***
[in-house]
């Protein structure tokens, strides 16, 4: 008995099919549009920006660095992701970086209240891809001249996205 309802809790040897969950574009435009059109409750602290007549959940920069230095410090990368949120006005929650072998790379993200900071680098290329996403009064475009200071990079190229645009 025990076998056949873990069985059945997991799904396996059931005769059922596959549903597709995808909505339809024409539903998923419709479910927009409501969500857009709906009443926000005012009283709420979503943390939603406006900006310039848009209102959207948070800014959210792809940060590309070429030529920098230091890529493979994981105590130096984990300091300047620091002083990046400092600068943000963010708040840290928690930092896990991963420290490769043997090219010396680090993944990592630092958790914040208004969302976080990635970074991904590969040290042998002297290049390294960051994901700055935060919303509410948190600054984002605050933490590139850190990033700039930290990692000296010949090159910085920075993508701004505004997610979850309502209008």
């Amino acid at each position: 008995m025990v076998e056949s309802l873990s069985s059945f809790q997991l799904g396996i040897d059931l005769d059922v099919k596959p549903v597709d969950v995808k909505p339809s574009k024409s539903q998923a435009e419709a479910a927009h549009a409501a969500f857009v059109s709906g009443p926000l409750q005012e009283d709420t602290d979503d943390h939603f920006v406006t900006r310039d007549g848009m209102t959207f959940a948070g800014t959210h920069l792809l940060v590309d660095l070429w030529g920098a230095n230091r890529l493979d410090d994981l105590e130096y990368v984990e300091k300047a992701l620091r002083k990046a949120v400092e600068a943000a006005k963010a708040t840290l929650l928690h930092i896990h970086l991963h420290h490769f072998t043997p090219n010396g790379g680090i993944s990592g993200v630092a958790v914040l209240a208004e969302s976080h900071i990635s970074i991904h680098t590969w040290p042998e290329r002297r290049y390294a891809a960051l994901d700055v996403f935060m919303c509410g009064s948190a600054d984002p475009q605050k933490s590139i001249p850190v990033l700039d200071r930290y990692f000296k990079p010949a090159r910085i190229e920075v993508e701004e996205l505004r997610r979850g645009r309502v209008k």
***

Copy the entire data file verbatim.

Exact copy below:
[in-house]
């Protein structure tokens, strides 16, 4: 008995099919549009920006660095992701970086209240891809001249996205 309802809790040897969950574009435009059109409750602290007549959940920069230095410090990368949120006005929650072998790379993200900071680098290329996403009064475009200071990079190229645009 025990076998056949873990069985059945997991799904396996059931005769059922596959549903597709995808909505339809024409539903998923419709479910927009409501969500857009709906009443926000005012009283709420979503943390939603406006900006310039848009209102959207948070800014959210792809940060590309070429030529920098230091890529493979994981105590130096984990300091300047620091002083990046400092600068943000963010708040840290928690930092896990991963420290490769043997090219010396680090993944990592630092958790914040208004969302976080990635970074991904590969040290042998002297290049390294960051994901700055935060919303509410948190600054984002605050933490590139850190990033700039930290990692000296010949090159910085920075993508701004505004997610979850309502209008």
């Amino acid at each position: 008995m025990v076998e056949s309802l873990s069985s059945f809790q997991l799904g396996i040897d059931l005769d059922v099919k596959p549903v597709d969950v995808k909505p339809s574009k024409s539903q998923a435009e419709a479910a927009h549009a409501a969500f857009v059109s709906g009443p926000l409750q005012e009283d709420t602290d979503d943390h939603f920006v406006t900006r310039d007549g848009m209102t959207f959940a948070g800014t959210h920069l792809l940060v590309d660095l070429w030529g920098a230095n230091r890529l493979d410090d994981l105590e130096y990368v984990e300091k300047a992701l620091r002083k990046a949120v400092e600068a943000a006005k963010a708040t840290l929650l928690h930092i896990h970086l991963h420290h490769f072998t043997p090219n010396g790379g680090i993944s990592g993200v630092a958790v914040l209240a208004e969302s976080h900071i990635s970074i991904h680098t590969w040290p042998e290329r002297r290049y390294a891809a960051l994901d700055v996403f935060m919303c509410g009064s948190a600054d984002p475009q605050k933490s590139i001249p850190v990033l700039d200071r930290y990692f000296k990079p010949a090159r910085i190229e920075v993508e701004e996205l505004r997610r979850g645009r309502v209008k």